"Regular exposure to a loving partner has extraordinary effects on health and well-being," says behavioral endocrinologist Winnifred Cutler. Her research has showed that women who have intercourse at least weekly (except during their period) cycle more regularly than other women, and circulate about twice as much estrogen, which helps make hair shiny and skin supple. They also age slower, have fewer hot flashes during menopause and have better circulation.
Another benefit of sex is that it strengthens the muscles of the pelvic floor that stem the flow of urine. As women age, they need to keep these strong to avoid incontinence. The same muscles are exercised during intercourse. As with all muscle-building programs, you need to keep at it!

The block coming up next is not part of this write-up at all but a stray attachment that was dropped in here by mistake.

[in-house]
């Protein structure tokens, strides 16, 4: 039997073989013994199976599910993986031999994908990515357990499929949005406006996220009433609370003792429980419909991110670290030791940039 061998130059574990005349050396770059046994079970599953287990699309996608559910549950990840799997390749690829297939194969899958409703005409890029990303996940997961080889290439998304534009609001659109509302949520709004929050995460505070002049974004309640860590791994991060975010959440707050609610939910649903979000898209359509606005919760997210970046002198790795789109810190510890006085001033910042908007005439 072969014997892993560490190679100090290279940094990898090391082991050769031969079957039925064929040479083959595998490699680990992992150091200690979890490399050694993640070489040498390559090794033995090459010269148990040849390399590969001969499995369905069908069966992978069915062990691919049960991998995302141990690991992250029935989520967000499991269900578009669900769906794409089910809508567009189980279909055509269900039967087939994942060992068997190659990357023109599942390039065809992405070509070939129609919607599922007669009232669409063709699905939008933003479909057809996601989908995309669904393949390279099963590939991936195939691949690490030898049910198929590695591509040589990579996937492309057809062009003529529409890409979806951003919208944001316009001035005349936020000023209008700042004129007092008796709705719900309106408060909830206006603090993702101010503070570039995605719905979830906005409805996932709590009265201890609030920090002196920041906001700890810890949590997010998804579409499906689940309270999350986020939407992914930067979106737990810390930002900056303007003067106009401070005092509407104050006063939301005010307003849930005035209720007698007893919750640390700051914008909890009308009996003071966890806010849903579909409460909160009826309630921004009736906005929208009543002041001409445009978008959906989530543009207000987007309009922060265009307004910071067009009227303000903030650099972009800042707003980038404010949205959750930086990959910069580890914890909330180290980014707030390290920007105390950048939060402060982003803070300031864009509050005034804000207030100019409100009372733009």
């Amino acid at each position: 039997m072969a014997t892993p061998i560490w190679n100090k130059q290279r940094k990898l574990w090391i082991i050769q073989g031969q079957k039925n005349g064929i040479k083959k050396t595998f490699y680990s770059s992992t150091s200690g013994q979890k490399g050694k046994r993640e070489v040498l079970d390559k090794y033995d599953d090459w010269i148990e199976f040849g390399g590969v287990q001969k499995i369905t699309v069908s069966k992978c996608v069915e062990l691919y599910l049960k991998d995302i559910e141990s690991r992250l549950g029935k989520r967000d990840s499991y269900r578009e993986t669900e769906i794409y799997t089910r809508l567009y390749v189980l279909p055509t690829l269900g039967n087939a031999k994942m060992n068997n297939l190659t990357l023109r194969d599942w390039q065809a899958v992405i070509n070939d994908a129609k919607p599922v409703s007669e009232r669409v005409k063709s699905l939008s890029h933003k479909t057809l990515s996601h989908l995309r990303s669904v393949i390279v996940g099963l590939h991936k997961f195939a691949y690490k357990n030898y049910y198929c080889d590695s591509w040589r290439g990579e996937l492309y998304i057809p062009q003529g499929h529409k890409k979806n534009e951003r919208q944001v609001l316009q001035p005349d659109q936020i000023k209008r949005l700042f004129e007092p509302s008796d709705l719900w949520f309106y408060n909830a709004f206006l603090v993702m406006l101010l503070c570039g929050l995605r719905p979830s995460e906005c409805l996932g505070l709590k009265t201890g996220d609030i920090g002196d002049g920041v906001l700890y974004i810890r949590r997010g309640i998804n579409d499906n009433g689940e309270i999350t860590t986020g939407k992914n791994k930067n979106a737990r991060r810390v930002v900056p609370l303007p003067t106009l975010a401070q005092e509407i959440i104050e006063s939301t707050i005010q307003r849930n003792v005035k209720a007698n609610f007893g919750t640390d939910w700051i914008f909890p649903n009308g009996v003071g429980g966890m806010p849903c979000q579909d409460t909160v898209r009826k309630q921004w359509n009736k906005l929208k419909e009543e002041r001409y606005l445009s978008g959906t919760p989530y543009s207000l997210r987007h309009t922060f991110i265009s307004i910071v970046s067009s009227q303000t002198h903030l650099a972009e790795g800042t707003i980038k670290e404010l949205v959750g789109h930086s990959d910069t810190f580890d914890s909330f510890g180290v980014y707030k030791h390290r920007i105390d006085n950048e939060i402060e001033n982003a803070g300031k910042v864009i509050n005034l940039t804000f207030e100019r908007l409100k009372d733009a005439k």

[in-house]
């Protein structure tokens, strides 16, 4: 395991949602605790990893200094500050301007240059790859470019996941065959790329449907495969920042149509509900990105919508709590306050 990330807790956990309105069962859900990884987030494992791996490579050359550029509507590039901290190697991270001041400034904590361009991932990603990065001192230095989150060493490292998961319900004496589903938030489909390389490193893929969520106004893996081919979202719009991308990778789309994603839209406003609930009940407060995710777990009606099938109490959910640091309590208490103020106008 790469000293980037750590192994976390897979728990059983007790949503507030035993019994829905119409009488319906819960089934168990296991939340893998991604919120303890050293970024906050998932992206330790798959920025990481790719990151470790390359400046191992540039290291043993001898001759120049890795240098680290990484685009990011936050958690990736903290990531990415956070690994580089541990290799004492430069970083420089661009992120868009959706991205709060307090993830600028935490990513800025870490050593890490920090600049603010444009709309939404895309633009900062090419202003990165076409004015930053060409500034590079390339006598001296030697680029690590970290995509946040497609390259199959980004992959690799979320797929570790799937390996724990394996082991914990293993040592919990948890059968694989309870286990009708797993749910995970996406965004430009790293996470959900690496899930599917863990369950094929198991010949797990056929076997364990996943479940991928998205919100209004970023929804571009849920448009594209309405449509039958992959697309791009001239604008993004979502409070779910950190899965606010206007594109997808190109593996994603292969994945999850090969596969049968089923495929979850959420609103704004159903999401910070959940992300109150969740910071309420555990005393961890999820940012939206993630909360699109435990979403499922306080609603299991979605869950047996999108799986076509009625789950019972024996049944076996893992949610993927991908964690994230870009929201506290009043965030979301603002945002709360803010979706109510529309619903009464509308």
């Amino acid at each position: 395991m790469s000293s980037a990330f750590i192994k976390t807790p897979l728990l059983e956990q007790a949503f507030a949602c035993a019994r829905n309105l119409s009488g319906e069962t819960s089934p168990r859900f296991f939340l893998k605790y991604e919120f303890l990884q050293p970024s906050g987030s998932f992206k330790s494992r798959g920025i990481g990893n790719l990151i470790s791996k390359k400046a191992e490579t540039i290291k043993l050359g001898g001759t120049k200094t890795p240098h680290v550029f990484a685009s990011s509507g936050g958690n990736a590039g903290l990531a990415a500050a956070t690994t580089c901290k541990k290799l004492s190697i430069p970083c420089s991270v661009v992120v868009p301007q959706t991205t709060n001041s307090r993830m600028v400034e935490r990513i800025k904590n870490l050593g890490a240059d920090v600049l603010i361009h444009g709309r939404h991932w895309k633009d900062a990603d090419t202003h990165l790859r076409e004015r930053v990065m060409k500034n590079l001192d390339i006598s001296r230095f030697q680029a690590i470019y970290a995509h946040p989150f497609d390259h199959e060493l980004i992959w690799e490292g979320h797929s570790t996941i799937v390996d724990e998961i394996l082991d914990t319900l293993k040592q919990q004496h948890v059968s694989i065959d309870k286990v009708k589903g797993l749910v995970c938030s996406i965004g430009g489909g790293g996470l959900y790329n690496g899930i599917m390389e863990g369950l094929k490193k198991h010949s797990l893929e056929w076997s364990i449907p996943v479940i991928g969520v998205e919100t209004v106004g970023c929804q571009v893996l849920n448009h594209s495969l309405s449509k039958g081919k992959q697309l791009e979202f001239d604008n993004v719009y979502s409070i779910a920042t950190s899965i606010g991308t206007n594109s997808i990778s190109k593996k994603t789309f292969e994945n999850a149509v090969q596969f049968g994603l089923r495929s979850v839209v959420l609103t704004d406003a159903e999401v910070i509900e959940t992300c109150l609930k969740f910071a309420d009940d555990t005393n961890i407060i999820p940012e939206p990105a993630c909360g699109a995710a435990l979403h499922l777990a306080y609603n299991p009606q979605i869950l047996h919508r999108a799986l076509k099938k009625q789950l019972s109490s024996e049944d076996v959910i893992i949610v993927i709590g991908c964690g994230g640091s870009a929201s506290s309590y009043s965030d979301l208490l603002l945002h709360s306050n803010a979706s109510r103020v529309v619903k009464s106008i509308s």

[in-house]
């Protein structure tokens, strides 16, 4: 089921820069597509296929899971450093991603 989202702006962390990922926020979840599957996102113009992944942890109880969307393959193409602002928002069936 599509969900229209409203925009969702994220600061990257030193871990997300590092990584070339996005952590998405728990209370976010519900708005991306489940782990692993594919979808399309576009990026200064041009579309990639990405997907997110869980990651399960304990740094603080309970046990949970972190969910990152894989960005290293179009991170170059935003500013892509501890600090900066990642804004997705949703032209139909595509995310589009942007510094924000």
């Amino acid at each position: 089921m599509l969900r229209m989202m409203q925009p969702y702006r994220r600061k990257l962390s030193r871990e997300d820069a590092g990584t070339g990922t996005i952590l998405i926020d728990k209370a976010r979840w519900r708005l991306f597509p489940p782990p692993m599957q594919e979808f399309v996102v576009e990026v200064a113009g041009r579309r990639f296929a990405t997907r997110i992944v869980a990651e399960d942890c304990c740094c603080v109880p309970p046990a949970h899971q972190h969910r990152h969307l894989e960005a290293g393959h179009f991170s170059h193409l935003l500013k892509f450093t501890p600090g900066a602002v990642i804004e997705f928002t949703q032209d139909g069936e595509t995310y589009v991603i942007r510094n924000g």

The goal of creating a lasting, passionate partnership doesn’t mean you can afford not to pursue other avenues to happiness. As Stephanie Coontz, a prominent historian of American marriage, puts it, “People get the most out of health clubs if they already have a level of fitness. In the same way, if you’ve already developed your own interests, identity, social connections and skills, the more you’ll get out of marriage."
"And just like joining a health club doesn’t guarantee you’ll get fit, getting married doesn’t mean you’ll necessarily find fulfillment or happiness. You need to find activities that are meaningful and healthy, whether you marry or not. If you do, you’ll have a more successful marriage,” she said.